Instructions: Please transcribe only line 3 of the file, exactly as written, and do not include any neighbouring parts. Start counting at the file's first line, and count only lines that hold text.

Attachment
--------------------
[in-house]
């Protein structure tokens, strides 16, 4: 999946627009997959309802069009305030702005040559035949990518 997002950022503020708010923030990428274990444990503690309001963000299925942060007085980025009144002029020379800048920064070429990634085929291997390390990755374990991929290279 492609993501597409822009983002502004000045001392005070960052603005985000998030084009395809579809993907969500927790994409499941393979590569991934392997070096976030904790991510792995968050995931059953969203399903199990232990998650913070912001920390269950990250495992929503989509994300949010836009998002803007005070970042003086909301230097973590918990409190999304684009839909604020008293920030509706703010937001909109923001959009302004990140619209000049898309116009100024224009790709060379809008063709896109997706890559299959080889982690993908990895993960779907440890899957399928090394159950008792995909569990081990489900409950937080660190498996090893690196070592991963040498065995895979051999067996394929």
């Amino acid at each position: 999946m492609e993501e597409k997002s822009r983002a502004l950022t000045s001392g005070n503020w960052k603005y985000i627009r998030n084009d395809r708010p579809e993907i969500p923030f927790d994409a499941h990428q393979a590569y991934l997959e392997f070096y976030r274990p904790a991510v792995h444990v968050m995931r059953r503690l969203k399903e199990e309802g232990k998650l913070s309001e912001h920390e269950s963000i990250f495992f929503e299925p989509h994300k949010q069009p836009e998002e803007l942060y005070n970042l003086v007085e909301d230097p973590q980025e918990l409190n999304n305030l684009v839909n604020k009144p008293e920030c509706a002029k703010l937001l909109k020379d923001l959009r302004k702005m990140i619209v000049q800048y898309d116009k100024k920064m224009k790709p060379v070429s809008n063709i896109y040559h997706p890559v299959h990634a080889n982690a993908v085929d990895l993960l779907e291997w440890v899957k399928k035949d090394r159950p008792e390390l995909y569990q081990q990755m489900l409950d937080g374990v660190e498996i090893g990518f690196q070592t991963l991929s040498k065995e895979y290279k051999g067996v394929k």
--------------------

């Amino acid at each position: 999946m492609e993501e597409k997002s822009r983002a502004l950022t000045s001392g005070n503020w960052k603005y985000i627009r998030n084009d395809r708010p579809e993907i969500p923030f927790d994409a499941h990428q393979a590569y991934l997959e392997f070096y976030r274990p904790a991510v792995h444990v968050m995931r059953r503690l969203k399903e199990e309802g232990k998650l913070s309001e912001h920390e269950s963000i990250f495992f929503e299925p989509h994300k949010q069009p836009e998002e803007l942060y005070n970042l003086v007085e909301d230097p973590q980025e918990l409190n999304n305030l684009v839909n604020k009144p008293e920030c509706a002029k703010l937001l909109k020379d923001l959009r302004k702005m990140i619209v000049q800048y898309d116009k100024k920064m224009k790709p060379v070429s809008n063709i896109y040559h997706p890559v299959h990634a080889n982690a993908v085929d990895l993960l779907e291997w440890v899957k399928k035949d090394r159950p008792e390390l995909y569990q081990q990755m489900l409950d937080g374990v660190e498996i090893g990518f690196q070592t991963l991929s040498k065995e895979y290279k051999g067996v394929k």